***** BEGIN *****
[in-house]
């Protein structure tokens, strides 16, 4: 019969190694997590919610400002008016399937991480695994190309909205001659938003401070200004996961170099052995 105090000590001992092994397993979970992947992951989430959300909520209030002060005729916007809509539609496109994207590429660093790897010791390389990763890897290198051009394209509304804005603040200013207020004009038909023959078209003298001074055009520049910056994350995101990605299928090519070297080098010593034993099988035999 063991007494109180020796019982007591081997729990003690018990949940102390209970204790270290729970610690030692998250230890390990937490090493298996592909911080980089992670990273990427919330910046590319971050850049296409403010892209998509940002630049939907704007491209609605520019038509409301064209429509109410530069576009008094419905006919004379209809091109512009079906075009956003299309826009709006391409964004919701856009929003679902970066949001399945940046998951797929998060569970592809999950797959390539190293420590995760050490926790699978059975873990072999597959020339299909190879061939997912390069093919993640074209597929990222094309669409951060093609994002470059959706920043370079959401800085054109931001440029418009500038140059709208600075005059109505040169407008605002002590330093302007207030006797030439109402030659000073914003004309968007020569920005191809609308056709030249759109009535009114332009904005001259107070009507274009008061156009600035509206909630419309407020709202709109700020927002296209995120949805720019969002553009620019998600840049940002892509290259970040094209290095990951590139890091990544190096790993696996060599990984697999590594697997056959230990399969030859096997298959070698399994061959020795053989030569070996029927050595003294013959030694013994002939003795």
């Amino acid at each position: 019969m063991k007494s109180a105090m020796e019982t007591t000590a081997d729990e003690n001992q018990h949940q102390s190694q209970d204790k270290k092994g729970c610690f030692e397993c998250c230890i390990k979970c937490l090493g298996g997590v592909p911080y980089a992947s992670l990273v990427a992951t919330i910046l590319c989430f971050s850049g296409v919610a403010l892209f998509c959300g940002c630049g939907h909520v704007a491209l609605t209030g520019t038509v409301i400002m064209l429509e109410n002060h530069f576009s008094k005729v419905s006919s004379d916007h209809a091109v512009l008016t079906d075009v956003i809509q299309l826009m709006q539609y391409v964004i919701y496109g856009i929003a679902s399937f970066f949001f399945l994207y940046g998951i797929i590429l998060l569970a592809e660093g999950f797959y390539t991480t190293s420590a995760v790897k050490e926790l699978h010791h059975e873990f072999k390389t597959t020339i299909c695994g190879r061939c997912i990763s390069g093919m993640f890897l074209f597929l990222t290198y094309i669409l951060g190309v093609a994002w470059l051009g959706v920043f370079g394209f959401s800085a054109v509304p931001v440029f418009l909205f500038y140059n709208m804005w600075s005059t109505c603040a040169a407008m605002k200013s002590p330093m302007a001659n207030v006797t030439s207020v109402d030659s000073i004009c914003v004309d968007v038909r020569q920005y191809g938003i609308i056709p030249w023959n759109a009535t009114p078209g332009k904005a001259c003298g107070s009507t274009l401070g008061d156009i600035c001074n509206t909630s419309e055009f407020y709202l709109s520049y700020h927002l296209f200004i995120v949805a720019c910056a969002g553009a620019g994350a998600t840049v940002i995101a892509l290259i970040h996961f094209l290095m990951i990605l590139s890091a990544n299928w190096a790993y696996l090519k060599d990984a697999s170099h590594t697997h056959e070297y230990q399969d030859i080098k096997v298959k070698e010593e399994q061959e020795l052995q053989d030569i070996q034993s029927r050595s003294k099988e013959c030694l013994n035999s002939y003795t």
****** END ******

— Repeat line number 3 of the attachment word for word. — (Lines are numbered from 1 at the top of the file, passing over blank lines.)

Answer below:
């Amino acid at each position: 019969m063991k007494s109180a105090m020796e019982t007591t000590a081997d729990e003690n001992q018990h949940q102390s190694q209970d204790k270290k092994g729970c610690f030692e397993c998250c230890i390990k979970c937490l090493g298996g997590v592909p911080y980089a992947s992670l990273v990427a992951t919330i910046l590319c989430f971050s850049g296409v919610a403010l892209f998509c959300g940002c630049g939907h909520v704007a491209l609605t209030g520019t038509v409301i400002m064209l429509e109410n002060h530069f576009s008094k005729v419905s006919s004379d916007h209809a091109v512009l008016t079906d075009v956003i809509q299309l826009m709006q539609y391409v964004i919701y496109g856009i929003a679902s399937f970066f949001f399945l994207y940046g998951i797929i590429l998060l569970a592809e660093g999950f797959y390539t991480t190293s420590a995760v790897k050490e926790l699978h010791h059975e873990f072999k390389t597959t020339i299909c695994g190879r061939c997912i990763s390069g093919m993640f890897l074209f597929l990222t290198y094309i669409l951060g190309v093609a994002w470059l051009g959706v920043f370079g394209f959401s800085a054109v509304p931001v440029f418009l909205f500038y140059n709208m804005w600075s005059t109505c603040a040169a407008m605002k200013s002590p330093m302007a001659n207030v006797t030439s207020v109402d030659s000073i004009c914003v004309d968007v038909r020569q920005y191809g938003i609308i056709p030249w023959n759109a009535t009114p078209g332009k904005a001259c003298g107070s009507t274009l401070g008061d156009i600035c001074n509206t909630s419309e055009f407020y709202l709109s520049y700020h927002l296209f200004i995120v949805a720019c910056a969002g553009a620019g994350a998600t840049v940002i995101a892509l290259i970040h996961f094209l290095m990951i990605l590139s890091a990544n299928w190096a790993y696996l090519k060599d990984a697999s170099h590594t697997h056959e070297y230990q399969d030859i080098k096997v298959k070698e010593e399994q061959e020795l052995q053989d030569i070996q034993s029927r050595s003294k099988e013959c030694l013994n035999s002939y003795t």